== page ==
as I got fitter I rode the bike more because it was fun and not work.

    That's the real trick... to realise it can be enjoyable. It's not an
    easy thing to believe especially if you are unfit and have easier ways
    to get to where you are going. You have to believe the game is worth
    the candle, and that takes a shedload of faith.

    There's a reason most gym memberships aren't used. The payoff is a
    long way away and you have to have faith there will be one. For many
    they can't keep that faith alive long enough.

    Zebee Johnstone, Dec 7, 2012
  14. bugbear

    Simon Mason Guest

    I couldn't agree more - two of my workmates took up cycle commuting
    during early autumn and vowed to continue through the winter - both
    packed it in as soon as it started getting chilly and dark. I also
    notice that the Sheffield stands I use which were chocka block in the
    summer now have only two bikes there, one of which is mine. Can't
    blame them really - two days ago I was caught out in a blizzard which
    coated my glasses so they had to be removed to the top of my head.
    After that, I could hardly see due to each eyeball being pinged by
    snowflakes hitting them at 50mph. What was doubly annoying was that
    all I heard on the radio was that there were "difficult driving
    conditions" out there.
    Simon Mason, Dec 7, 2012
  15. bugbear

    Toom Tabard Guest

    Available to view on:


    It was a useful if predictable illustration that poor, too fast, and aggressive cycling and driving will result in accidents, arguments and violence, as well as showing the obvious solution to most of it. The contributions of the police cyclist, the cyclists genuinely put at risk by dangerous driving, the bereaved mother of a cyclist, and the reasonable drivers featured who voiced their concerns about the problems caused to them by dangerous and incompetent cyclists and their concerns for the cyclists themselves, were were well summed up by the bereaved mother - "it's a competitive space - it needs to be a co-operative space". That has been the solution all along. It needs all road users to act defensively and with consideration for other road users and to allow themselves time and space to deal with their own errors and misjudgments as well as the actions of others.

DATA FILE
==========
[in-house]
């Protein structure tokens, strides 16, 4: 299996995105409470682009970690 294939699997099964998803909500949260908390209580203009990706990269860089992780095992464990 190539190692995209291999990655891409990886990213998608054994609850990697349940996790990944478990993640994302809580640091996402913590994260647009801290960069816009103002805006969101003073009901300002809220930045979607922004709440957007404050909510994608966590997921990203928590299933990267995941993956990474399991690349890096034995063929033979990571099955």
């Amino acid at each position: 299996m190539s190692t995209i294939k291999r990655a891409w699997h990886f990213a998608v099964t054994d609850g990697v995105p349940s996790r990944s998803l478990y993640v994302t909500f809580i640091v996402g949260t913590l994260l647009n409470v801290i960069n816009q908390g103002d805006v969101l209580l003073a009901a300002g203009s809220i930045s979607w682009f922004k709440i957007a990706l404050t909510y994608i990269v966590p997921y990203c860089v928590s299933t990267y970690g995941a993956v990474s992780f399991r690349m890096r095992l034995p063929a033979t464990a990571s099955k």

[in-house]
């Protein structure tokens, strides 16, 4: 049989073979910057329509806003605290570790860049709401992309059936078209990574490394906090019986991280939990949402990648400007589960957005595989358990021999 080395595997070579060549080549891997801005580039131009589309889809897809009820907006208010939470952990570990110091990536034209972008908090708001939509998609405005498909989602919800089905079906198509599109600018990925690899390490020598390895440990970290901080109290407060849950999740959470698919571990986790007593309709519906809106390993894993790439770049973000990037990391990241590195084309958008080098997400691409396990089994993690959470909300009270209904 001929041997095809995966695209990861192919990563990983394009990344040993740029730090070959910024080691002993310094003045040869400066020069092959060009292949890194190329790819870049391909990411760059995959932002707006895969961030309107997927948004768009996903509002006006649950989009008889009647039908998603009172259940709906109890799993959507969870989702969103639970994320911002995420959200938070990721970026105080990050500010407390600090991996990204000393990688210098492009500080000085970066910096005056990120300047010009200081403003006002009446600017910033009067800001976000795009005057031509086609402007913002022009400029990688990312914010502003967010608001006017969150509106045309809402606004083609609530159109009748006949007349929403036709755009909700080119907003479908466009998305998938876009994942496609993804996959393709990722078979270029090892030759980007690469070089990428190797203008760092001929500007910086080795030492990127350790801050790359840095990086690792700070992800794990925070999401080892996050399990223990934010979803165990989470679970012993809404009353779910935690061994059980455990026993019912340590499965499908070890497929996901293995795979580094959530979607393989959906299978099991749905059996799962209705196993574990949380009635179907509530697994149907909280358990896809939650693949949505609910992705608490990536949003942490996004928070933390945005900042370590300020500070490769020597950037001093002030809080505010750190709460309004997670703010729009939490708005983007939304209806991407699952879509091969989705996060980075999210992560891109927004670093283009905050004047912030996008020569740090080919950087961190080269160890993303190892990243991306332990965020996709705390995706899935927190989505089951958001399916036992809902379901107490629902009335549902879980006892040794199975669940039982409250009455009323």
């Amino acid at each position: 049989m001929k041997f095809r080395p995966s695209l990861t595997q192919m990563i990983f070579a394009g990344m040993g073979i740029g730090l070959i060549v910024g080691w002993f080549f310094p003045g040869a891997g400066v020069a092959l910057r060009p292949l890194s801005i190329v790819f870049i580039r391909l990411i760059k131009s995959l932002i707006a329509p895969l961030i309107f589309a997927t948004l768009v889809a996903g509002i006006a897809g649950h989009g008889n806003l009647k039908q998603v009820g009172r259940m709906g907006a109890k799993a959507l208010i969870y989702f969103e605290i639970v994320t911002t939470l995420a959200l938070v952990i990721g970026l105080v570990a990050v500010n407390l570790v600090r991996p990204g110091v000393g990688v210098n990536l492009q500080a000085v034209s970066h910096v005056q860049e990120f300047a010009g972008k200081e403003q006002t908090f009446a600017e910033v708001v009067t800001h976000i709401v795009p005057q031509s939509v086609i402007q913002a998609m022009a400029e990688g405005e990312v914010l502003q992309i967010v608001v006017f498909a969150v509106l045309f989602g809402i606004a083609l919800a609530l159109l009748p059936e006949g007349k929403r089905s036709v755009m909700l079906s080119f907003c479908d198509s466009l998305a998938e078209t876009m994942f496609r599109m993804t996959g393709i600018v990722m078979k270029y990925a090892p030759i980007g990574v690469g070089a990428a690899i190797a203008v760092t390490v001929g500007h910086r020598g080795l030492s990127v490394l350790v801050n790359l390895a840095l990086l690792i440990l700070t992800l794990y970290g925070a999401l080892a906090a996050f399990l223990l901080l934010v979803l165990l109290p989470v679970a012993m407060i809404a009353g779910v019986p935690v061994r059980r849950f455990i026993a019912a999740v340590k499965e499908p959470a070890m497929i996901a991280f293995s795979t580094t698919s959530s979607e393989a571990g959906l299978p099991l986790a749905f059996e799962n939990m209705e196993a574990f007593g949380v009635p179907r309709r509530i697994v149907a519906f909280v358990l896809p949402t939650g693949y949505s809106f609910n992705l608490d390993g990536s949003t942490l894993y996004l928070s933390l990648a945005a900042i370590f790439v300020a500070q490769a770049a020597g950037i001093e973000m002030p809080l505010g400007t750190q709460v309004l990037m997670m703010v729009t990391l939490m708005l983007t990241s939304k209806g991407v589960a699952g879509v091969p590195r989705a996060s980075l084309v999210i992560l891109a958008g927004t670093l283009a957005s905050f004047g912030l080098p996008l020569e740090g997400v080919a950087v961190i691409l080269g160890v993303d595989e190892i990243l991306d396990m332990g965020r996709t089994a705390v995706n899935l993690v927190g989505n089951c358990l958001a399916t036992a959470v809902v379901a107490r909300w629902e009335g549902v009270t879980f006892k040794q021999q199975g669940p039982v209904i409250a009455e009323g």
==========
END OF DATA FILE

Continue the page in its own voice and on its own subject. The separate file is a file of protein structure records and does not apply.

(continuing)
As far as cycling is concerned many scenes did illustrate how much more many cyclists could do to protect themselves and in doing so could also present a better image which might alter the attitudes and aggression towards them and make them even safer.

    Toom Tabard, Dec 7, 2012
  16. bugbear

    Sara Guest

    I didn't see it, but from what I've heard that sounds like the kind of
    reaction I would have had, too.
    Sara, Dec 7, 2012
  17. bugbear

    Sara Guest

    I don't enjoy my cycle commute. I do it because it's the most efficient
    way for me to get to work. That doesn't mean I can't appreciate the sky
    as it was just after sunrise today, or the deer in the park during the
    rut. But the actual cycling - I've never enjoyed it and I doubt I ever
    Sara, Dec 7, 2012
  18. bugbear

    nmm1 Guest

    It isn't that they are in a particular hurry in that case, it's the
    case in general. What you have missed is that the increase in
    traffic and, much more, the road 'improvements' have meant that there
    often is no safe place to pass for an unreasonable distance. Indeed,
    one of the standard objectives of modern road 'improvements' is
    specifically to prevent overtaking, because a lot of accidents are
    caused by one motor vehicle overtaking another!

    I have timed this. On typical urban and suburban trips, ones that
    would take 10 minutes at the dead of night (while still driving
    cautiously and legally), congestion often added 5 minutes but being
    stuck behind slow cyclists often added 10 minutes. That can happen
    on rural trips, too, but is rarer (for road design reasons). Note
    that 'slow' is relative to the driving speed.

    For anyone for whom time is money, the irritation with cyclists
    builds up, and the incident is merely the trigger. The fact that
    the root cause isn't cyclists but Planners is irrelevant, for well
    known psychological reasons.

    Nick Maclaren.
    nmm1, Dec 7, 2012
  19. There are days I enjoy it, but mostly it's just Going To Work - one of
    those things that needs doing. I only actively dislike it when the
    weather's really fscking awful.

    Matthew Vernon, Dec 7, 2012
  20. bugbear

    Simon Mason Guest

    That argument oddly enough does not seem to apply to riders on
    horseback, of which I see plenty out on country lanes, even during the
    week. I have yet to see a driver sounding his horn, revving his engine
    or attempting a very close pass at a horse rider or a group of them. I
    have also never seen or heard a driver get out of his car and shout at
    such a rider for "holding them up" or for not paying "road tax". This
    also applies to the many rag and bone men patrolling the streets of
    Hull with their horse and carts. For some reason they are afforded the
    sort of time and patience many cyclist dream of.
    Simon Mason, Dec 7, 2012